Madison Parr, a kinesiology major, said that she likes the dorm life as it is exciting to be around people all the time. She added that although she is excited about plans for more housing, she has concerns about parking.
“I think everybody knows it's really hard to get parking, and with more people living on campus, I don't know what their plan is if they're going to build another parking structure or what,” Parr said. “But, I'd say that’s the only big concern that I have is with parking with more people living on campus.”
Although it is unknown at the moment how much funding would be made available, CSUF would also implement affordable housing with federal grant money.
Both Martin and Sarab Singh, the director of planning, design and construction, discussed affordable housing for students which would be a part of the third student housing cluster located north of Gymnasium Drive.
This cluster would require the demolition of the existing housing in that area and replacing it with over 500 additional beds.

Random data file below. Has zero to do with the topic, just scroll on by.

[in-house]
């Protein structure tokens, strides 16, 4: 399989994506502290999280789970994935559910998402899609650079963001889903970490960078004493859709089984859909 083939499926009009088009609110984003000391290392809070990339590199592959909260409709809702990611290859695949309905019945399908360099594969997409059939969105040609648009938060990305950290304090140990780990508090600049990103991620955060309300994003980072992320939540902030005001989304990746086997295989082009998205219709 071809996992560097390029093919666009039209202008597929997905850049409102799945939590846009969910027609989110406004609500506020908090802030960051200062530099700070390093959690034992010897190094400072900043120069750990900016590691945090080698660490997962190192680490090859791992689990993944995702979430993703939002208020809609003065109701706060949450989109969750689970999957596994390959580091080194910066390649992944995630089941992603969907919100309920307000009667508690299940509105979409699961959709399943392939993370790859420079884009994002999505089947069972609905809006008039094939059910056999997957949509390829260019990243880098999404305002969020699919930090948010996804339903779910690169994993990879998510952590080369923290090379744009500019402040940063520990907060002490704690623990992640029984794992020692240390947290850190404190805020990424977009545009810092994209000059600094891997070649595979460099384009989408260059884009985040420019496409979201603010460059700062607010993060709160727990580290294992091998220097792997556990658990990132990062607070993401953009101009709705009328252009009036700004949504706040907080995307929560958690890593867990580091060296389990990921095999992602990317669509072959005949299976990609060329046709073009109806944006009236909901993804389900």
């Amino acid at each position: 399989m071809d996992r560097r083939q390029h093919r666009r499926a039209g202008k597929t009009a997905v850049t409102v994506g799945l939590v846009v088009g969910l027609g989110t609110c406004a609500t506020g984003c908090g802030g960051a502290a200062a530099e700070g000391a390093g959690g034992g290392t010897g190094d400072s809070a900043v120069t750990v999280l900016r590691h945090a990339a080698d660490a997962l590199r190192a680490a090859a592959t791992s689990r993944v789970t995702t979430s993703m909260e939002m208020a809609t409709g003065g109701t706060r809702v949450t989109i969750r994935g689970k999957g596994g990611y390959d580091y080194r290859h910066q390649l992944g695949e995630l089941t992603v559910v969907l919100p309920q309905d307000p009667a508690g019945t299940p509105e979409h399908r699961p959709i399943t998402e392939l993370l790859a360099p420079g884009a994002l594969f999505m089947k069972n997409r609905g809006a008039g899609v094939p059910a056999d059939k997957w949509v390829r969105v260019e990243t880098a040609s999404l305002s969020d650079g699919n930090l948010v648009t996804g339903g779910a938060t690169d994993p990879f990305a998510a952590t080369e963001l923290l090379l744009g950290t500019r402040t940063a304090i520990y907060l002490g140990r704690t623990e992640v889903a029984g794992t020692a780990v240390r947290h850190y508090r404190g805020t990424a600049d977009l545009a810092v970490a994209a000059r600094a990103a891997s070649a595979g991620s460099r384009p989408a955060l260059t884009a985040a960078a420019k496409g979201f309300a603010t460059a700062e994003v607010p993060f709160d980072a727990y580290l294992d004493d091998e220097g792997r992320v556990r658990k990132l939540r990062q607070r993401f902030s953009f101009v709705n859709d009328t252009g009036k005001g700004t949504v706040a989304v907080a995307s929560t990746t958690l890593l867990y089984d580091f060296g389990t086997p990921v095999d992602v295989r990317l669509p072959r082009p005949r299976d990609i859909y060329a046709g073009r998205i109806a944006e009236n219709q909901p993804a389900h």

Singh did not state where exactly the money would be coming from, but that there is available state funding assigned to affordable housing. Singh added that the school put in an application for funding for the housing development, but that they will have to wait until March 2022 to know if the university will receive federal grant money.
“So, on that one, if it goes, the state grant is on a fast-paced, expedited project,” Singh said. “If that gets funded this coming March, we think we are moving in there by fall of '24 or December of '24. Around that time frame.”
Aside from additional student housing, CSUF’s goal to transition from a commuter-based campus to a residential one includes the university’s push for more effective transportation alternatives to the campus.
To mitigate the negative impacts of new development, CSUF has to follow state regulations under the California Environmental Quality Act by lowering car ridership in order for the university to experience growth at a healthier rate.
The university will work in tandem with the Orange County Transportation Authority to improve public transit to the campus with new mobility hubs and a shuttle bus system.
The concept for the mobility hubs includes large platforms possessing bus and bike stops, charging stations for electric vehicles and ride-hailing zones. The mobility hubs would be large enough to accommodate kiosks, benches and recreational space.